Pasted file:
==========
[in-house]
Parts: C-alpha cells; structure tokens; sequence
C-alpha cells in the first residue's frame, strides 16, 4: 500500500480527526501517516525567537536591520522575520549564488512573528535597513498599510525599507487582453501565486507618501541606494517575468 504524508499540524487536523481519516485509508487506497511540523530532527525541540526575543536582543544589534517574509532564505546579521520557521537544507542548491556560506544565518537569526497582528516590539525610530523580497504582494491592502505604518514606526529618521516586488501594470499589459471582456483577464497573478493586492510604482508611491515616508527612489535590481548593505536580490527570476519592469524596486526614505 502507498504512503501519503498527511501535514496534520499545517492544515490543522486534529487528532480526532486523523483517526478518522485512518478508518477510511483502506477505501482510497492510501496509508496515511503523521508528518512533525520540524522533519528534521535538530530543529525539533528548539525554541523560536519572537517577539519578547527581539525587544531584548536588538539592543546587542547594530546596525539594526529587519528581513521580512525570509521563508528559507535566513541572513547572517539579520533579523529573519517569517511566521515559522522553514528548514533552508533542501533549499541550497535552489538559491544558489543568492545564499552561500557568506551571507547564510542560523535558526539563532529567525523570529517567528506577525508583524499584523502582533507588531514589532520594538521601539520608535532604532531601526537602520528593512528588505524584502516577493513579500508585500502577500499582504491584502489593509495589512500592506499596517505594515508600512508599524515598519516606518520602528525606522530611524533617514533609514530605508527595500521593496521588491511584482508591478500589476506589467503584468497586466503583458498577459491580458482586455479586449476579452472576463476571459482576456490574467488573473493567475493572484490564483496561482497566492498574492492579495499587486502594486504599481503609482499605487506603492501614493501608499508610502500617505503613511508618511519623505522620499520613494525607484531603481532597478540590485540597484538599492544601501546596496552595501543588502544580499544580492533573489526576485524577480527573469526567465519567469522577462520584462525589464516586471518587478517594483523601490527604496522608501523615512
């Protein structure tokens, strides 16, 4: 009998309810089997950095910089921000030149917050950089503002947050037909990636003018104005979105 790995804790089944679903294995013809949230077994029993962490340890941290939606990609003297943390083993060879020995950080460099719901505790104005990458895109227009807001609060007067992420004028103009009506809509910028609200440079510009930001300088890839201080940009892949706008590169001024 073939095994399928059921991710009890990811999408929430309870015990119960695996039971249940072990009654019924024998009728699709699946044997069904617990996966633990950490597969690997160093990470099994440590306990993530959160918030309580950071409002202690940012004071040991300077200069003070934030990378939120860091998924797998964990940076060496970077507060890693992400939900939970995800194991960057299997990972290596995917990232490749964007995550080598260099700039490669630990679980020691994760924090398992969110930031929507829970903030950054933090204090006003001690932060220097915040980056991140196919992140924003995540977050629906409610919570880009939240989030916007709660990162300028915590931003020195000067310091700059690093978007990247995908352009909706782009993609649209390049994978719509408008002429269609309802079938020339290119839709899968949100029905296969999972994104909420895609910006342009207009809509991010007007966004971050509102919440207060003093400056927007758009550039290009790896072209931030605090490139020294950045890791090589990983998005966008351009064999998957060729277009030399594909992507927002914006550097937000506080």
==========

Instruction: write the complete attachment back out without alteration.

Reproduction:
[in-house]
Parts: C-alpha cells; structure tokens; sequence
C-alpha cells in the first residue's frame, strides 16, 4: 500500500480527526501517516525567537536591520522575520549564488512573528535597513498599510525599507487582453501565486507618501541606494517575468 504524508499540524487536523481519516485509508487506497511540523530532527525541540526575543536582543544589534517574509532564505546579521520557521537544507542548491556560506544565518537569526497582528516590539525610530523580497504582494491592502505604518514606526529618521516586488501594470499589459471582456483577464497573478493586492510604482508611491515616508527612489535590481548593505536580490527570476519592469524596486526614505 502507498504512503501519503498527511501535514496534520499545517492544515490543522486534529487528532480526532486523523483517526478518522485512518478508518477510511483502506477505501482510497492510501496509508496515511503523521508528518512533525520540524522533519528534521535538530530543529525539533528548539525554541523560536519572537517577539519578547527581539525587544531584548536588538539592543546587542547594530546596525539594526529587519528581513521580512525570509521563508528559507535566513541572513547572517539579520533579523529573519517569517511566521515559522522553514528548514533552508533542501533549499541550497535552489538559491544558489543568492545564499552561500557568506551571507547564510542560523535558526539563532529567525523570529517567528506577525508583524499584523502582533507588531514589532520594538521601539520608535532604532531601526537602520528593512528588505524584502516577493513579500508585500502577500499582504491584502489593509495589512500592506499596517505594515508600512508599524515598519516606518520602528525606522530611524533617514533609514530605508527595500521593496521588491511584482508591478500589476506589467503584468497586466503583458498577459491580458482586455479586449476579452472576463476571459482576456490574467488573473493567475493572484490564483496561482497566492498574492492579495499587486502594486504599481503609482499605487506603492501614493501608499508610502500617505503613511508618511519623505522620499520613494525607484531603481532597478540590485540597484538599492544601501546596496552595501543588502544580499544580492533573489526576485524577480527573469526567465519567469522577462520584462525589464516586471518587478517594483523601490527604496522608501523615512
């Protein structure tokens, strides 16, 4: 009998309810089997950095910089921000030149917050950089503002947050037909990636003018104005979105 790995804790089944679903294995013809949230077994029993962490340890941290939606990609003297943390083993060879020995950080460099719901505790104005990458895109227009807001609060007067992420004028103009009506809509910028609200440079510009930001300088890839201080940009892949706008590169001024 073939095994399928059921991710009890990811999408929430309870015990119960695996039971249940072990009654019924024998009728699709699946044997069904617990996966633990950490597969690997160093990470099994440590306990993530959160918030309580950071409002202690940012004071040991300077200069003070934030990378939120860091998924797998964990940076060496970077507060890693992400939900939970995800194991960057299997990972290596995917990232490749964007995550080598260099700039490669630990679980020691994760924090398992969110930031929507829970903030950054933090204090006003001690932060220097915040980056991140196919992140924003995540977050629906409610919570880009939240989030916007709660990162300028915590931003020195000067310091700059690093978007990247995908352009909706782009993609649209390049994978719509408008002429269609309802079938020339290119839709899968949100029905296969999972994104909420895609910006342009207009809509991010007007966004971050509102919440207060003093400056927007758009550039290009790896072209931030605090490139020294950045890791090589990983998005966008351009064999998957060729277009030399594909992507927002914006550097937000506080």